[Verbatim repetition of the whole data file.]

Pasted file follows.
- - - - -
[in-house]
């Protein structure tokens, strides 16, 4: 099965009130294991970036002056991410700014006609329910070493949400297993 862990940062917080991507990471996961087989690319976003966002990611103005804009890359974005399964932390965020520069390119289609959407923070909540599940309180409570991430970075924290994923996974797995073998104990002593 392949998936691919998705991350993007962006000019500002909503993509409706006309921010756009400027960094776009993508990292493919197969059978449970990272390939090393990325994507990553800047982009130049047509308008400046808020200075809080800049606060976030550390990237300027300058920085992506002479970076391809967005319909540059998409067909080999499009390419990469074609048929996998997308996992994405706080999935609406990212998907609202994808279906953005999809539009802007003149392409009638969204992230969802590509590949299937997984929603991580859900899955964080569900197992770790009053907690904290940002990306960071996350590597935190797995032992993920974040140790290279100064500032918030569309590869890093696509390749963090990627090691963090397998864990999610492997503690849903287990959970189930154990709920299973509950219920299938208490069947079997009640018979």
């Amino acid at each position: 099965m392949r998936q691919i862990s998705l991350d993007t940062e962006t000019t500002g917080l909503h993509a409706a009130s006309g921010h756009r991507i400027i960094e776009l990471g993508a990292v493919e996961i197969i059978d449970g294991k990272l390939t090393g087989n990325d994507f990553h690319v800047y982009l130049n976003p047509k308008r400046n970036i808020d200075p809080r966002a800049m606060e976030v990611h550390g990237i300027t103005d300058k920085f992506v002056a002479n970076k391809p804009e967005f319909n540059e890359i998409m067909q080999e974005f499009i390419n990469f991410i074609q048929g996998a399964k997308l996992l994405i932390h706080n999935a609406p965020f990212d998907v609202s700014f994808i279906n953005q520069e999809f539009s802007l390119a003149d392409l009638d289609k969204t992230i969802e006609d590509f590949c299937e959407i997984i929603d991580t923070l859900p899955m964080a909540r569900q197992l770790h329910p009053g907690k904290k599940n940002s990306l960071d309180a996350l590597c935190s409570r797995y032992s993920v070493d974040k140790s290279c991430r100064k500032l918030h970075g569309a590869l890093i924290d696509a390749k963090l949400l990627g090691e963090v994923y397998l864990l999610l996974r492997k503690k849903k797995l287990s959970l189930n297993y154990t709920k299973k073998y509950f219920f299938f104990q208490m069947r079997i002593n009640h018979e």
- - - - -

[in-house]
């Protein structure tokens, strides 16, 4: 099965009130294991970036002056991410700014006609329910070493949400297993 862990940062917080991507990471996961087989690319976003966002990611103005804009890359974005399964932390965020520069390119289609959407923070909540599940309180409570991430970075924290994923996974797995073998104990002593 392949998936691919998705991350993007962006000019500002909503993509409706006309921010756009400027960094776009993508990292493919197969059978449970990272390939090393990325994507990553800047982009130049047509308008400046808020200075809080800049606060976030550390990237300027300058920085992506002479970076391809967005319909540059998409067909080999499009390419990469074609048929996998997308996992994405706080999935609406990212998907609202994808279906953005999809539009802007003149392409009638969204992230969802590509590949299937997984929603991580859900899955964080569900197992770790009053907690904290940002990306960071996350590597935190797995032992993920974040140790290279100064500032918030569309590869890093696509390749963090990627090691963090397998864990999610492997503690849903287990959970189930154990709920299973509950219920299938208490069947079997009640018979």
């Amino acid at each position: 099965m392949r998936q691919i862990s998705l991350d993007t940062e962006t000019t500002g917080l909503h993509a409706a009130s006309g921010h756009r991507i400027i960094e776009l990471g993508a990292v493919e996961i197969i059978d449970g294991k990272l390939t090393g087989n990325d994507f990553h690319v800047y982009l130049n976003p047509k308008r400046n970036i808020d200075p809080r966002a800049m606060e976030v990611h550390g990237i300027t103005d300058k920085f992506v002056a002479n970076k391809p804009e967005f319909n540059e890359i998409m067909q080999e974005f499009i390419n990469f991410i074609q048929g996998a399964k997308l996992l994405i932390h706080n999935a609406p965020f990212d998907v609202s700014f994808i279906n953005q520069e999809f539009s802007l390119a003149d392409l009638d289609k969204t992230i969802e006609d590509f590949c299937e959407i997984i929603d991580t923070l859900p899955m964080a909540r569900q197992l770790h329910p009053g907690k904290k599940n940002s990306l960071d309180a996350l590597c935190s409570r797995y032992s993920v070493d974040k140790s290279c991430r100064k500032l918030h970075g569309a590869l890093i924290d696509a390749k963090l949400l990627g090691e963090v994923y397998l864990l999610l996974r492997k503690k849903k797995l287990s959970l189930n297993y154990t709920k299973k073998y509950f219920f299938f104990q208490m069947r079997i002593n009640h018979e």